Alton (1908-1964) and Rabon (1916-1952) Delmore possessed a formidable combination of writing, singing, and musical talent that brought them fame in the 1930s and 1940s. The brothers adapted, and in some cases, created musical styles that helped define modern country music. By virtue of their proficient songwriting abilities, intricate harmonies, and complex guitar runs, the Delmore Brothers influenced their contemporaries and cast a long shadow on future generations of country performers who benefited from the professionalism, innovations, and respectability that they brought to the genre.
Delmore Brothers The brothers were born in Elkmont, Limestone County, just south of the Tennessee border, to Charlie and Mary Williams Delmore. Alton, the eighth of the couple’s children, was born on December 25, 1908. Rabon, the 10th child, was born on December 3, 1916. The parents were tenant farmers, but the infertile soil of northern Alabama forced Charlie to find work at a nearby cotton mill as well. As the boys grew older, they helped the family by occasionally working as hired hands on nearby farms. Alton became fascinated with music at any early age, most likely through the boys’ aunt Molly and uncle Will Williams, who taught him how to read and play music. Alton’s familiarity with traditional shape-note singing was strengthened by attending local singing schools. Like so many other youngsters in the South at that time, both boys sang at revival meetings and Sunday services. In his teens, Alton learned to play the guitar, fiddle, and mandolin. He also became fascinated with the tenor guitar, an instrument he saw played in a vaudeville show, and he eventually acquired one to give to Rabon, who up to that point had focused his musical attention on learning to play the fiddle and traditional guitar.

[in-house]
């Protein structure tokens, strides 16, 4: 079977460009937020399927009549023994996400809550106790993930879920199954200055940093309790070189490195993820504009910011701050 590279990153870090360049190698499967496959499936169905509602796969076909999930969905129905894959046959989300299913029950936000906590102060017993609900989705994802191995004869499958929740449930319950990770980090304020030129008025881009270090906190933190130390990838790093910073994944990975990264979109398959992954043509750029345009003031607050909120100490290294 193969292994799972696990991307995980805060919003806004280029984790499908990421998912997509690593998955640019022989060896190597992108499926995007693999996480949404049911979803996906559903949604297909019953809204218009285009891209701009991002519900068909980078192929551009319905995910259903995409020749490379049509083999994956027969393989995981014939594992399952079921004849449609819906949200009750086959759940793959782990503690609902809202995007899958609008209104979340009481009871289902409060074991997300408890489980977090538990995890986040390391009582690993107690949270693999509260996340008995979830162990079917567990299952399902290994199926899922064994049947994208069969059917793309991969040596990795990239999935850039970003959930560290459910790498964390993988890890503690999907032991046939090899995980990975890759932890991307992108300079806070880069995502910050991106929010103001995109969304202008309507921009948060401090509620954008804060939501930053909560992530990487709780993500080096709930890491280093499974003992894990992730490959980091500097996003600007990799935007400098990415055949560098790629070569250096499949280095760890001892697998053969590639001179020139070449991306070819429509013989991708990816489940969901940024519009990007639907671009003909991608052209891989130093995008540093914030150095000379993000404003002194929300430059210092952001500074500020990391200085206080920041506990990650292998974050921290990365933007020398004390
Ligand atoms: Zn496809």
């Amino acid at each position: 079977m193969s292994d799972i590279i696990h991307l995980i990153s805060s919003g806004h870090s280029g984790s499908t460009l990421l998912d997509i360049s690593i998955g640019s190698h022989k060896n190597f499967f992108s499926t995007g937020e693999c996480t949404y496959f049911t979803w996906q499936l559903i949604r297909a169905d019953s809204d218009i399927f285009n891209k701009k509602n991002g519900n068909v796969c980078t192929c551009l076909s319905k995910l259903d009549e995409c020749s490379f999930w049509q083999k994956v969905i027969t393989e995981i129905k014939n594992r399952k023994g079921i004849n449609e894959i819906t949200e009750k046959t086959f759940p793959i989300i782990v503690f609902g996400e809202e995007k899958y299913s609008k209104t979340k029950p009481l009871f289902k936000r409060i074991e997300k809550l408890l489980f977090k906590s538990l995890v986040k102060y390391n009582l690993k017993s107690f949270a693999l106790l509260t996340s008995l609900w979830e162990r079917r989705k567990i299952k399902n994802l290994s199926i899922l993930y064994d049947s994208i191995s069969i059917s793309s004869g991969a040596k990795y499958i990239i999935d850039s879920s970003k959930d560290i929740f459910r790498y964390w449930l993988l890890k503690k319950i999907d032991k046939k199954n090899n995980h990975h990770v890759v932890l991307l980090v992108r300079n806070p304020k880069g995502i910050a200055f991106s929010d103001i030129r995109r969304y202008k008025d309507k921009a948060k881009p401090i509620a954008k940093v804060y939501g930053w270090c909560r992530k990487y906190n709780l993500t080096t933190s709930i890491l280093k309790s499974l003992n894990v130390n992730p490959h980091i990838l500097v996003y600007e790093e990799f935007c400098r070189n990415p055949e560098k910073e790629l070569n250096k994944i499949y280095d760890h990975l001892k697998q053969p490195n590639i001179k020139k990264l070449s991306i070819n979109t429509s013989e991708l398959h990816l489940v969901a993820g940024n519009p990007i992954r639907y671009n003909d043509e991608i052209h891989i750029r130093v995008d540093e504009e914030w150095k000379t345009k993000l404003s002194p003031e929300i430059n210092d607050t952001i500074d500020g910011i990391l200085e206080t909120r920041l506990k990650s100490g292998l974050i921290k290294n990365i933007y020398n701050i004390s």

In the mid-1920s, the brothers began singing and playing music as a duo at local community events and contests. With each event, they gained more experience and more confidence, and by 1930, Alton was soliciting radio stations and record companies for auditions. The success of country music acts like Jimmie Rogers and the Skillet Lickers indicated that one could make a living as a performer, and the Delmores welcomed an alternative to tenant farming. In 1931, Columbia Records offered them an audition and an opportunity to make a record in Atlanta. Although “Alabama Lullaby”/”Got the Kansas City Blues,” was their only record with Columbia and sold a modest 500 copies, the Delmores were encouraged enough to become full-time musicians. Throughout 1932, they played at schoolhouses and talent contests, hoping for an audition on the Grand Ole Opry, a radio show on station WSM in Nashville that was emerging as the premier country music program in the South.
Alton and Thelma Delmore In the spring of 1933, WSM’s Harry Stone responded favorably to Alton’s request for an audition with the Grand Ole Opry. The duo passed the audition and soon became one of the program’s most popular acts. Their success on WSM led to a recording contract with RCA, with their first single appearing on the company’s Bluebird label in late 1933. During their eight-year tenure with RCA, the Delmores wrote and recorded more than 100 songs, two of which, “Blues Stay Away From Me” and “Beautiful Brown Eyes,” became “crossover” hits, appealing to listeners of both popular music and country music. The brothers maintained a rather tumultuous relationship with the Opry throughout the 1930s, grateful for the exposure they received on the program but disgruntled by the touring restrictions imposed on them by its management. After leaving WSM in 1938, the Delmore Brothers embarked on a two-year tour of the South that began in Raleigh and ended in Birmingham. The brothers were hired there by WAPI radio, where they remained until 1942. Freed from the restrictive environment of the Grand Ole Opry, the Delmores indulged their propensity to experiment, both on the air and on the recordings they made for the Decca label, which signed them in 1940. The outbreak of World War II, with its rationing and recording limitations, eventually placed the duo’s musical ambitions on hiatus. The brothers also became involved directly in the war effort, with Alton serving in the U.S. Navy and Rabon working at the Wright Aircraft plant near Cincinnati, Ohio.